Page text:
Moral behaviour:

    Science could for example look into how brain chemistry functions when a person deals with a challenging moral dilemma
    Philosophy might analyse the soundness of a moral claim within a moral system

    Science can investigate the properties of a vacuum and speculate on the existence or non-existence of “nothingness” in space

    Philosophy can discuss the abstract concept of non-existence, what it means for something to not exist and for something to not be possible to exist.

    Scientific medical research can speculate on procedures which may be less damaging to patients
    Philosophy can discuss applicable moral systems which help doctors (and hospitals) set up standards on making life or death decisions in place of a patient who is unable or incapable of making that choice themselves.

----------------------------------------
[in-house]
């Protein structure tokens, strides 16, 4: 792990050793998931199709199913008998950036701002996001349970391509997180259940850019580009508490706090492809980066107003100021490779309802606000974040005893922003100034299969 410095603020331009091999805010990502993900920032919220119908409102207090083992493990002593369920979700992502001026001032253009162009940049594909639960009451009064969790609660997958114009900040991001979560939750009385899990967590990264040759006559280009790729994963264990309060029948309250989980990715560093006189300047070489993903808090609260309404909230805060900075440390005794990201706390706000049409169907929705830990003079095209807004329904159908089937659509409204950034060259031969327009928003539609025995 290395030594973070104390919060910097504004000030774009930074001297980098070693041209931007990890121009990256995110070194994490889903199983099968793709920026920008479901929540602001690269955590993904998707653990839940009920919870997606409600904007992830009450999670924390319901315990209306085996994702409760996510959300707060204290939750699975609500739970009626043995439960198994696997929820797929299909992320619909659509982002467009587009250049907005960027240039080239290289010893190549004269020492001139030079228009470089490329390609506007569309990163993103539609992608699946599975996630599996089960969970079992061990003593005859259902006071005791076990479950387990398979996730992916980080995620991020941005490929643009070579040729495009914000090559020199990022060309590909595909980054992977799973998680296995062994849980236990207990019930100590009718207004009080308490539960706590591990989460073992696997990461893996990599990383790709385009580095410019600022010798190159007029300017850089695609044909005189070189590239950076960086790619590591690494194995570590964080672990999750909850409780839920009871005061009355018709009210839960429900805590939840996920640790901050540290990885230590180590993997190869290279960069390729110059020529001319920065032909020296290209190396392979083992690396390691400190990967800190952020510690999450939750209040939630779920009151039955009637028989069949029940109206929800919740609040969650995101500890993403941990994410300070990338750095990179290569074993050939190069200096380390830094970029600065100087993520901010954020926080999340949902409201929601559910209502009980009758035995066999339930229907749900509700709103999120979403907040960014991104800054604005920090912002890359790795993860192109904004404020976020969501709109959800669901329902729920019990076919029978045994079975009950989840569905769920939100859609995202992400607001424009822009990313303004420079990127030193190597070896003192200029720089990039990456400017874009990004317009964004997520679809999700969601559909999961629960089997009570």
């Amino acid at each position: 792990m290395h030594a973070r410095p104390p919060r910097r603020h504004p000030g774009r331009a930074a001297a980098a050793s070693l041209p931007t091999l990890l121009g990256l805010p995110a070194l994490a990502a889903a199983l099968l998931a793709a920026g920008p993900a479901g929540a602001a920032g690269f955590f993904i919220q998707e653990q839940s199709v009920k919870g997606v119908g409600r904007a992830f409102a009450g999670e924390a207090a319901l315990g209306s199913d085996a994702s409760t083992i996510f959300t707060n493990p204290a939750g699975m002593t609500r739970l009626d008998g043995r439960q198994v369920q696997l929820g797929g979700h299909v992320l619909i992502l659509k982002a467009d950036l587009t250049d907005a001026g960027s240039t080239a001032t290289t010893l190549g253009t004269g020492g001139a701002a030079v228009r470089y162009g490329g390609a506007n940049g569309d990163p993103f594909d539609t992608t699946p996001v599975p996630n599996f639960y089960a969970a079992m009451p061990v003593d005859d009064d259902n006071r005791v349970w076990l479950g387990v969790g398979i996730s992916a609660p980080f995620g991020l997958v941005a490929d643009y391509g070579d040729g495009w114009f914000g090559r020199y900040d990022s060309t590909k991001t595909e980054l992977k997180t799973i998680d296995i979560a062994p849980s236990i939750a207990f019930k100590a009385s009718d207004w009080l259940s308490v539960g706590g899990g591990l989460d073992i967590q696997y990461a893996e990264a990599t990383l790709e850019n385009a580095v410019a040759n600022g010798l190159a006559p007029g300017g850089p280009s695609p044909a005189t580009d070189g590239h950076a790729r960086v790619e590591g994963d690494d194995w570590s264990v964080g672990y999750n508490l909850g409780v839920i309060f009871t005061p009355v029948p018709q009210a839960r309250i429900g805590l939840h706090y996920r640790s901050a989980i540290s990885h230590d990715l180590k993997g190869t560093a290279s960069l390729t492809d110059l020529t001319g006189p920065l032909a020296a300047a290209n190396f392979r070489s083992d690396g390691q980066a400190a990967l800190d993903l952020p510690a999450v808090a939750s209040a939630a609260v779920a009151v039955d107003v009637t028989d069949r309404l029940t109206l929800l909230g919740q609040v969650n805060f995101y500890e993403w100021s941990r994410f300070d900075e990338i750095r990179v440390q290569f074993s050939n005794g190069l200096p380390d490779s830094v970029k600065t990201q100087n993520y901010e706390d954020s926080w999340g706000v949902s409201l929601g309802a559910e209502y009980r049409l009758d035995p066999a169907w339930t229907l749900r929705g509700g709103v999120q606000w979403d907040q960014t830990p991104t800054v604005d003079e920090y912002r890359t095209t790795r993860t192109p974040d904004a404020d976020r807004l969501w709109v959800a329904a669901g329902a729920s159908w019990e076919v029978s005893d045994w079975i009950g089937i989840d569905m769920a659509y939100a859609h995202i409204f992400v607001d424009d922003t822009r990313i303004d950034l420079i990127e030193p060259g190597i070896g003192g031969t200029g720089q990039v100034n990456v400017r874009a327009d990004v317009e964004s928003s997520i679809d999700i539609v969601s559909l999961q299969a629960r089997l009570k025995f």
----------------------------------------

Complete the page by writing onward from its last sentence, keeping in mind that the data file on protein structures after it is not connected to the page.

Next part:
As you can see, there is a lot of overlap and a whole lot more non-overlap. They are very different. Explaining what they are and their differences are not so straight forward.

    #52294

    Simon Paynton
    Participant

    It’s the difference between “is” and “ought.” Sociology finds out what is the case. Moral philosophy asks what ought to be the case.

    It’s a neat distinction, yet philosophy can’t tell us what we ought to do.  It can tell us what we ought to do if we have certain goals.  Science comes up with those goals.  Is that science or philosophy?

    #52295

    Simon Paynton
    Participant

    Evolutionary ethics is philosophising about science.

    #52297

    Unseen
    Participant

    philosophy can’t tell us what we ought to do.  It can tell us what we ought to do if we have certain goals.  Science comes up with those goals.  Is that science or philosophy?